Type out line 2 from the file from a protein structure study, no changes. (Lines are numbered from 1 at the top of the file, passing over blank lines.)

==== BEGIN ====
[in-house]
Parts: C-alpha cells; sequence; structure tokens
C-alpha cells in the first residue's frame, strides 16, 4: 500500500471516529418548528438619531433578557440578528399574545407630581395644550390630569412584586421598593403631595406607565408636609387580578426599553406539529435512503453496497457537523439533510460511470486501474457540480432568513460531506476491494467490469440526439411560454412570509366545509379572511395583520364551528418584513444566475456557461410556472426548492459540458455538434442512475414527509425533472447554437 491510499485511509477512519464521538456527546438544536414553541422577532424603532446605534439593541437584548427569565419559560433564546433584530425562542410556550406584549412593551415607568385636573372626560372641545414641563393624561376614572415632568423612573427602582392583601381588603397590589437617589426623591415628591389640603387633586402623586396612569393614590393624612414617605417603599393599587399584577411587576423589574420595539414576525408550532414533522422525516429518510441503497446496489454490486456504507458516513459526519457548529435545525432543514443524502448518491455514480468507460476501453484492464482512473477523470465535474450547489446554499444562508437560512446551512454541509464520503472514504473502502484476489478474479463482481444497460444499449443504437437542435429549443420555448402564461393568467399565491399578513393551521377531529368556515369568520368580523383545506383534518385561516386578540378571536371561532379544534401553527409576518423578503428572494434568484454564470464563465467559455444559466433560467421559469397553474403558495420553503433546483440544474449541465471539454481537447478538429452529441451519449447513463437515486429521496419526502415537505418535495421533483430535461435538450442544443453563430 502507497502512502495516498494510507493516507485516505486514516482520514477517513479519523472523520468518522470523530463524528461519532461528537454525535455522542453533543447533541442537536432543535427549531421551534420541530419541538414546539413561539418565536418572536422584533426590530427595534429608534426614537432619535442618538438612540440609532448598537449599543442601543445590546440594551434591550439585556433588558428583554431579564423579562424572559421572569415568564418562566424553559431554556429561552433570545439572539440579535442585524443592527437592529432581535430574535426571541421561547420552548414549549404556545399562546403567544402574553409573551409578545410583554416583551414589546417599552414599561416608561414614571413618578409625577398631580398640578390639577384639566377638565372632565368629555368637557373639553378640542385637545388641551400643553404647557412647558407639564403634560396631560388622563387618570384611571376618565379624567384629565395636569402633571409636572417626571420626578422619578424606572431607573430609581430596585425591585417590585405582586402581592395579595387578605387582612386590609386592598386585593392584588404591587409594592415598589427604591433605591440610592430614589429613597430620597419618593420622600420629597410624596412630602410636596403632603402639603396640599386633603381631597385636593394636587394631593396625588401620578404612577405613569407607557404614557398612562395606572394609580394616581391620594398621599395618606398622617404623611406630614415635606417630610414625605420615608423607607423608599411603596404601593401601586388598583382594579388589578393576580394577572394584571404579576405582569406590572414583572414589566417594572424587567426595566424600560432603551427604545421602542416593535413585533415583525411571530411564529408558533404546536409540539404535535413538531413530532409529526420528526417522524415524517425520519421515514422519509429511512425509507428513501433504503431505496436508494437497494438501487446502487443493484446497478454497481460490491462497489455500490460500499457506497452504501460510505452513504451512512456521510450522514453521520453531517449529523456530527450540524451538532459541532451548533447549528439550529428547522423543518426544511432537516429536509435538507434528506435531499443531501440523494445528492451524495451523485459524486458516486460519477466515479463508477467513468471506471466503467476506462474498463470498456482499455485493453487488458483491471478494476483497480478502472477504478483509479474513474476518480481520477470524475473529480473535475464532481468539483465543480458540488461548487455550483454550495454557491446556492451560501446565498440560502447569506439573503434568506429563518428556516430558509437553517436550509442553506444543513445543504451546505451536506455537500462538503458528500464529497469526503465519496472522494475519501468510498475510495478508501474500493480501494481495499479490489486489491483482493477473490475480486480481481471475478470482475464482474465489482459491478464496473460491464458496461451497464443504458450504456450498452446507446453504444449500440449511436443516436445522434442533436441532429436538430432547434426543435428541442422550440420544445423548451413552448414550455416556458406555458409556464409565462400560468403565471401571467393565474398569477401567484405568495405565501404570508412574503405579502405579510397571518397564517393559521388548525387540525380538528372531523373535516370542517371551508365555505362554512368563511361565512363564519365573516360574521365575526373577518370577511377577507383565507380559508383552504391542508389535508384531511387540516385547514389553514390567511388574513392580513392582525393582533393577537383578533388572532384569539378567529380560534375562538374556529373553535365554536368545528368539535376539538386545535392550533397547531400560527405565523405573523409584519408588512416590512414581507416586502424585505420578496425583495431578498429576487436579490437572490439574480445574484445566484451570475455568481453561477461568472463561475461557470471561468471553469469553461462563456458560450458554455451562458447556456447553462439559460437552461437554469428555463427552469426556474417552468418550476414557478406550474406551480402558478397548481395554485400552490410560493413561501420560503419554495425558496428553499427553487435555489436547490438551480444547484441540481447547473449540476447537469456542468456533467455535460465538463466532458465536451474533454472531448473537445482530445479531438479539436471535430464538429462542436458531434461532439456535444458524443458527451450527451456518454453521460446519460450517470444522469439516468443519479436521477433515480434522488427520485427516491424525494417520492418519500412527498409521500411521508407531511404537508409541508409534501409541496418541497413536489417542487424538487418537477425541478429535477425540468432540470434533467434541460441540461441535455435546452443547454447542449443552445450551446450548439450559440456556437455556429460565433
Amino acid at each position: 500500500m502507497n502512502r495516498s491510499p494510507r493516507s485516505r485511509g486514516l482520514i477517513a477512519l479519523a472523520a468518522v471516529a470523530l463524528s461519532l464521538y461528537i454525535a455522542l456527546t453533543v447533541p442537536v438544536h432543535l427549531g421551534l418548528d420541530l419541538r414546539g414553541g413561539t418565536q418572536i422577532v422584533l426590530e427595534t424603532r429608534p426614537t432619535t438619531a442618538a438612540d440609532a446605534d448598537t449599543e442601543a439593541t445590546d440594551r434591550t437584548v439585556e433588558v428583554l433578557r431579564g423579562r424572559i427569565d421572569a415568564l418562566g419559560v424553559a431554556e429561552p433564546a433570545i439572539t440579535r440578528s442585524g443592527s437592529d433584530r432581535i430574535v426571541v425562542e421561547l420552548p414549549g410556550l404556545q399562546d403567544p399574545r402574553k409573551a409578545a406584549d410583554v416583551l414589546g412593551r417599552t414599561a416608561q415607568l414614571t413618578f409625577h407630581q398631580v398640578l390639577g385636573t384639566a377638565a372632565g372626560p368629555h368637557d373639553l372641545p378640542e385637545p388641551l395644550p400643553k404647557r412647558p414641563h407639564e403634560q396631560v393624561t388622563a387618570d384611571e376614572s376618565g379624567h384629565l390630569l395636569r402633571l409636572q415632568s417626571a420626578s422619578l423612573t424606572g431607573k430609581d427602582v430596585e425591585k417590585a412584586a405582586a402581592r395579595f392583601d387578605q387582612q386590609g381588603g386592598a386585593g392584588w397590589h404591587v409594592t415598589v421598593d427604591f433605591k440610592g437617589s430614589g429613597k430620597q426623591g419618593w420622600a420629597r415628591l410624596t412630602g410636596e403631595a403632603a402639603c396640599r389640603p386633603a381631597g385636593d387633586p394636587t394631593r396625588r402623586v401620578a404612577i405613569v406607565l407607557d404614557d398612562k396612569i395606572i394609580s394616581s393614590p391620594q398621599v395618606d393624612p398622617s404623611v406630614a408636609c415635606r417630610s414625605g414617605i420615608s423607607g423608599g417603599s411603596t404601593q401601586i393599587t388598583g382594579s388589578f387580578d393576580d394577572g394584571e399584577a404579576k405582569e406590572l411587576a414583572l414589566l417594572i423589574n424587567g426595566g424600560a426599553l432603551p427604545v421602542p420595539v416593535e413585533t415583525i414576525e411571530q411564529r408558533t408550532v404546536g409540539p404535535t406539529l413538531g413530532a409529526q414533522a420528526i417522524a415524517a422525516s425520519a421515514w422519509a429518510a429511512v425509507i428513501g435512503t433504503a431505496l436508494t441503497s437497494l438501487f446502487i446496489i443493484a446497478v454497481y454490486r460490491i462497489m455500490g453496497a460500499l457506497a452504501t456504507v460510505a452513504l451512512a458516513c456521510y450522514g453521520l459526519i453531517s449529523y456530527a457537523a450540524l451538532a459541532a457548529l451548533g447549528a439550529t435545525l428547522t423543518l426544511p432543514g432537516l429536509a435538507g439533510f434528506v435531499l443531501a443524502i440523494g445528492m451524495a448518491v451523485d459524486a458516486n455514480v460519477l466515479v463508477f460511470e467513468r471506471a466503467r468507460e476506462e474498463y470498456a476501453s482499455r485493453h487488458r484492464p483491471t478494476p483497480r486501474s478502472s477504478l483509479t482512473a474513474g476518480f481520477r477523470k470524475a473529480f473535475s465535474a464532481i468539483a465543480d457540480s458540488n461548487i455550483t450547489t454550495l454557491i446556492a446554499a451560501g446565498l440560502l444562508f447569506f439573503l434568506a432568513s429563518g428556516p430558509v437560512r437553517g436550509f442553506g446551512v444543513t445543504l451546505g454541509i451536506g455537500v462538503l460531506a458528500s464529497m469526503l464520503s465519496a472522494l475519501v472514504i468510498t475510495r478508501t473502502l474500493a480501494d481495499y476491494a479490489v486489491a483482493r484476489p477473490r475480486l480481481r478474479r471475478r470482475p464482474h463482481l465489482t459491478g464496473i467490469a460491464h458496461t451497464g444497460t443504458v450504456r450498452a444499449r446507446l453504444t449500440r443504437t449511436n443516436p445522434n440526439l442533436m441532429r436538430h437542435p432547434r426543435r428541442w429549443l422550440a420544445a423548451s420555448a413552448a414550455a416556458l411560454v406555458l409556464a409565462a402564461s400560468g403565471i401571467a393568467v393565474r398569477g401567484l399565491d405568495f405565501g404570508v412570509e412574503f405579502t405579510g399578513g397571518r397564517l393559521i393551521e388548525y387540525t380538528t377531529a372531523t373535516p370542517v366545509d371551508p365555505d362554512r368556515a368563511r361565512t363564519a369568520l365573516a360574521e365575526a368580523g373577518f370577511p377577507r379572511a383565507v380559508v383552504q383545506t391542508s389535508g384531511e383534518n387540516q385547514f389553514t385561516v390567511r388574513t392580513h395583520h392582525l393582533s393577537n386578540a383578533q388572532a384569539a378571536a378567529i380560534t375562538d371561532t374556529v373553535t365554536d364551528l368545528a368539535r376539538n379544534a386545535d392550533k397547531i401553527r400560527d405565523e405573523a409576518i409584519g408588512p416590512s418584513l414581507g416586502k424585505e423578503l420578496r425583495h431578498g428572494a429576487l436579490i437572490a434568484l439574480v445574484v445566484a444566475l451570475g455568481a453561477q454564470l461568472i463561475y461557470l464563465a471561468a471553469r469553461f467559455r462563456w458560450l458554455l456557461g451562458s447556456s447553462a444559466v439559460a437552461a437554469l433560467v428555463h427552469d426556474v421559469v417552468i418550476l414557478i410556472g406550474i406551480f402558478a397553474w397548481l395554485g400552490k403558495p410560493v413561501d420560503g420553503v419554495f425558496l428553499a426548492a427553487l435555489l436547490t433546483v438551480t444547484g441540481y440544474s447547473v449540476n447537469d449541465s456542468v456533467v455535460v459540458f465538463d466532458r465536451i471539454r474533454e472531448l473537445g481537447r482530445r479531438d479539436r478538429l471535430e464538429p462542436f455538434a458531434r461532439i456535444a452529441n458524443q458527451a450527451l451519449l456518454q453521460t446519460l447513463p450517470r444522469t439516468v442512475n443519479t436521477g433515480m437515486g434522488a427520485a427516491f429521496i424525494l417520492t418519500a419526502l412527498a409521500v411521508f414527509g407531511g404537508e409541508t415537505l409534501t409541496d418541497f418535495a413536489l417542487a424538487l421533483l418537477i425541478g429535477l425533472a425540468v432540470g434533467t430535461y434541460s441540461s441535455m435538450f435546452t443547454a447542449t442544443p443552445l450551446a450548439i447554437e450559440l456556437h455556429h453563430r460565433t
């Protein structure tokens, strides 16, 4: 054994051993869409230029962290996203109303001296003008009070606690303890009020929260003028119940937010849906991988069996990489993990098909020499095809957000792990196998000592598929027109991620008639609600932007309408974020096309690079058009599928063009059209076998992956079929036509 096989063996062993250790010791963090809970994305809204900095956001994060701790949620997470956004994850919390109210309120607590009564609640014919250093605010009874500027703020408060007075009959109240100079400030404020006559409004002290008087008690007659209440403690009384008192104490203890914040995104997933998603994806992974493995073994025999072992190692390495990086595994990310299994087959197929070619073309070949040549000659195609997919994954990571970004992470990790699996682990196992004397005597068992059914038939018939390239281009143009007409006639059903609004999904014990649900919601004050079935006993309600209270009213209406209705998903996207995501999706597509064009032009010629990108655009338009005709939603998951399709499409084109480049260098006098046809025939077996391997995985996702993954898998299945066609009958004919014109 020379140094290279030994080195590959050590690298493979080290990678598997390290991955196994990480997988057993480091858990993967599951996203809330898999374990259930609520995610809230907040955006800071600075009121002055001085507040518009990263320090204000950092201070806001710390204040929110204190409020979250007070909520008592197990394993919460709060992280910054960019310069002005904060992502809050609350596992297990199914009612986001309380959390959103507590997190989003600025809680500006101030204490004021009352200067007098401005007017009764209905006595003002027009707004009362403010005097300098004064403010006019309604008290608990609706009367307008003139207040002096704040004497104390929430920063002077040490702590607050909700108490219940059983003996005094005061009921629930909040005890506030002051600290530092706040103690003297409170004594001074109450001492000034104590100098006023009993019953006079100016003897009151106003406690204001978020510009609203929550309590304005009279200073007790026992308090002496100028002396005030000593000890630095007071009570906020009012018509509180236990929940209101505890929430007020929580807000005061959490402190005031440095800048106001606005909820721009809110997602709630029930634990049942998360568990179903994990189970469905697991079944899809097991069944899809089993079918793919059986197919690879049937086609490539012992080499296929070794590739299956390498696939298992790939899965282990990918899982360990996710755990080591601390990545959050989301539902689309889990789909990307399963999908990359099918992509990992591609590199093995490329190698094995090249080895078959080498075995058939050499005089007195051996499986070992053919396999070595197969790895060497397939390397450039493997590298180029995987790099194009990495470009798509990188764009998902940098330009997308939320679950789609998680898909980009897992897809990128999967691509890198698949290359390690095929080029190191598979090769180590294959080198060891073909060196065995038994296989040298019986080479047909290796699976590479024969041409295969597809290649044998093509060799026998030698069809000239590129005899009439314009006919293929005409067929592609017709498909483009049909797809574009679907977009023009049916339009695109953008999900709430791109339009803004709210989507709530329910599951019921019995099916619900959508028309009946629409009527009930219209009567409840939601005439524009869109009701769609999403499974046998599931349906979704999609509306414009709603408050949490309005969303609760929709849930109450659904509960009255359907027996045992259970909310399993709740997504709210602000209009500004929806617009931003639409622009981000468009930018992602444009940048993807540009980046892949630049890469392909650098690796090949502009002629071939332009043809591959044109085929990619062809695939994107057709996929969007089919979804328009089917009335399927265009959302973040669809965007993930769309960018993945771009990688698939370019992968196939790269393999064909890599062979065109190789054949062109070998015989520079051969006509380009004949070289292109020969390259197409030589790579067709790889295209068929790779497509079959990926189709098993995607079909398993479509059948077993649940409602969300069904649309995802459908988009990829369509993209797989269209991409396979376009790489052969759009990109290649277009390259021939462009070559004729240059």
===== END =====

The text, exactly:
Parts: C-alpha cells; sequence; structure tokens